Monthly Archives: June 2019

Only an Arminian Can Minister to a Person’s Greater Need

I recently heard a great message on Mark chapter 2 where Jesus heals a paralytic that four friends bring to Him. The main point of the message was that Jesus has authority to forgive sin and heal. Mark is establishing Christ’s deity. The pastor posed the question that many might ask, “Why didn’t Jesus heal the man right off?” The pastor’s response was twofold: Jesus was establishing His authority as springing from His deity and two, Jesus ministered to the man’s greater need first, that being his need of spiritual healing. And when Jesus saw their faith, he said to the paralytic, “Son, your sins are forgiven.” (Mar 2:5) The man’s greater need was spiritual healing as opposed to physical. That led me to wonder, can we as believers and Christ’s ministers of the gospel tell people that their sins are forgiven? In John’s gospel, chapter 20, verse 23 Jesus grants authority for His disciples to forgive sin. “If you forgive the sins of any, they are forgiven them; if you withhold forgiveness from any, it is withheld.”


Jesus has ordained His disciples to carry out His ministry of reconciliation. All this is from God, who through Christ reconciled us to himself and gave us the ministry of reconciliation; that is, in Christ God was reconciling the world to himself, not counting their trespasses against them, and entrusting to us the message of reconciliation. (2Co 5:18-19) Also in Colossians 1:20-23 “and through him to reconcile to himself all things, whether on earth or in heaven, making peace by the blood of his cross. And you, who once were alienated and hostile in mind, doing evil deeds,he has now reconciled in his body of flesh by his death, in order to present you holy and blameless and above reproach before him, if indeed you continue in the faith, stable and steadfast, not shifting from the hope of the gospel that you heard, which has been proclaimed in all creation under heaven, and of which I, Paul, became a minister.” The question then is, is this ministry to all mankind or simply to the elect? And if it is only for the elect, how do we know who to minister to? To whom can we say, “Your sins are forgiven.”?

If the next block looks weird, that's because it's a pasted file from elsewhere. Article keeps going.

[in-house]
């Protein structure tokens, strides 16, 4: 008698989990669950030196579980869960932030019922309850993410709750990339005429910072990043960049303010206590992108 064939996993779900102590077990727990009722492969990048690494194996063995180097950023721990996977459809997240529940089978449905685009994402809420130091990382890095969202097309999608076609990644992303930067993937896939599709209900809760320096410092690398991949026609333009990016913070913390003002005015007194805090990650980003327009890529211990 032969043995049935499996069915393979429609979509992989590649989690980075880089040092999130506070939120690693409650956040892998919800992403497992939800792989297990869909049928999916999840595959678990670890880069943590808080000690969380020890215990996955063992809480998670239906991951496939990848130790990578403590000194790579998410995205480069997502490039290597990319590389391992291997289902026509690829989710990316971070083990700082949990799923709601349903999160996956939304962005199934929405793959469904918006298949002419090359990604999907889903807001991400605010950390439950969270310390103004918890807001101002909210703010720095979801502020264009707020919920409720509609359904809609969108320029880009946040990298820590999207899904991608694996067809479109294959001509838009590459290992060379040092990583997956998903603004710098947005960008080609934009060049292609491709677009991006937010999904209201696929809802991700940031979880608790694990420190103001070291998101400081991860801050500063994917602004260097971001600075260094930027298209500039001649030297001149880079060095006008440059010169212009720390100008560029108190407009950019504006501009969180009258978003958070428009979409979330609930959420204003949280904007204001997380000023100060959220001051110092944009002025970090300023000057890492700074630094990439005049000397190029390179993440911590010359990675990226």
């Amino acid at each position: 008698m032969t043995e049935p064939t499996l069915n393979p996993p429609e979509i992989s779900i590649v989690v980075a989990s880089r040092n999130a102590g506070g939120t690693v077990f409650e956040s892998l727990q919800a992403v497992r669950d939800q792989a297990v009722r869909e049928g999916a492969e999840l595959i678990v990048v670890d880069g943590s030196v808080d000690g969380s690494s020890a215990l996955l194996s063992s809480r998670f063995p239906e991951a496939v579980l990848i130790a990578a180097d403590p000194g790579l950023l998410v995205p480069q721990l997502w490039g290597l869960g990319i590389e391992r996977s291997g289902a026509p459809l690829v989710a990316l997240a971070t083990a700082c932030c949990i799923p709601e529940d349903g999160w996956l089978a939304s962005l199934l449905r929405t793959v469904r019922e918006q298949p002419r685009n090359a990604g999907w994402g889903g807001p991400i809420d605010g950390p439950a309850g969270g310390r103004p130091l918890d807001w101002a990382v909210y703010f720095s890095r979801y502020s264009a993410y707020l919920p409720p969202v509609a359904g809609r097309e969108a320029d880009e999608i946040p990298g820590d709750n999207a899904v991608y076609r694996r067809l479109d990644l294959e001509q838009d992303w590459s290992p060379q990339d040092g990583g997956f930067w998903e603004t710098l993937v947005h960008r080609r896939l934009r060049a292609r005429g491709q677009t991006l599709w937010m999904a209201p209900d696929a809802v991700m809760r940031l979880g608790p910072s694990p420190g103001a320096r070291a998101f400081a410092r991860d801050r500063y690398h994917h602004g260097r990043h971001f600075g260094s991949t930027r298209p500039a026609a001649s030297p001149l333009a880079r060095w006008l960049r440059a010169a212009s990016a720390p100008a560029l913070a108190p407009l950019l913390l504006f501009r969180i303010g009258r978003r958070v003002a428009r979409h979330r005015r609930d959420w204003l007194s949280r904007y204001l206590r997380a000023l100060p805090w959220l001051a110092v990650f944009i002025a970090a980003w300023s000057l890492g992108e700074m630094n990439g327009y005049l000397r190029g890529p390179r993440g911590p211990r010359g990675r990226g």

The differences between Calvin and Arminius have divided theologians since the early part of the 17th century. I say that the controversy has divided theologians because many Christians are either unaware or unconcerned about it. In my experience, few Christians understand the differences. This controversy has divided great men of faith such as Wesley and Whitfield. Some church movements like the EFCA have decided that the question is debatable and therefore take no formal position. I’ve heard sermons and read different commentaries or systematic theology texts that convince me one way and then the other. Grudem favors Calvin. Williams supports Arminius. The differences are important and worthy of study, but should not cause us to question another’s salvation. We agree on the deity of Christ, the Trinity, Christ’s sacrifice, resurrection and return.


There are five main tenets of Calvin’s doctrine that are remembered by the acronym TULIP (it’s a Dutch thing), where each letter refers to the following:

  • Total depravity; man is born into sin and is incapable of regeneration on his own
  • Unconditional election; God chooses whom He will save based upon His own will and not upon any work or inherent merit of those He chooses. (Romans 8:29-30, Ephesians 1:5,11, Galatians 1:15)
  • Limited atonement: Christ’s sacrifice for sin only applies to the elect, asserting that God’s grace cannot be ineffectual and as such does not apply to those that He chooses to condemn.
  • Irresistible grace; If you are one of the elect, you cannot resist the calling.
  • Perseverance of the saints; God will keep until the end those that He has called.

The overarching theme of Calvin’s doctrine is the total sufficiency of God’s grace. All glory is given to God. (Romans 3:24, 11:6) Arminius argued against unconditional election, limited atonement and irresistible grace. I might say that the main theme of Arminian theology is justification by faith.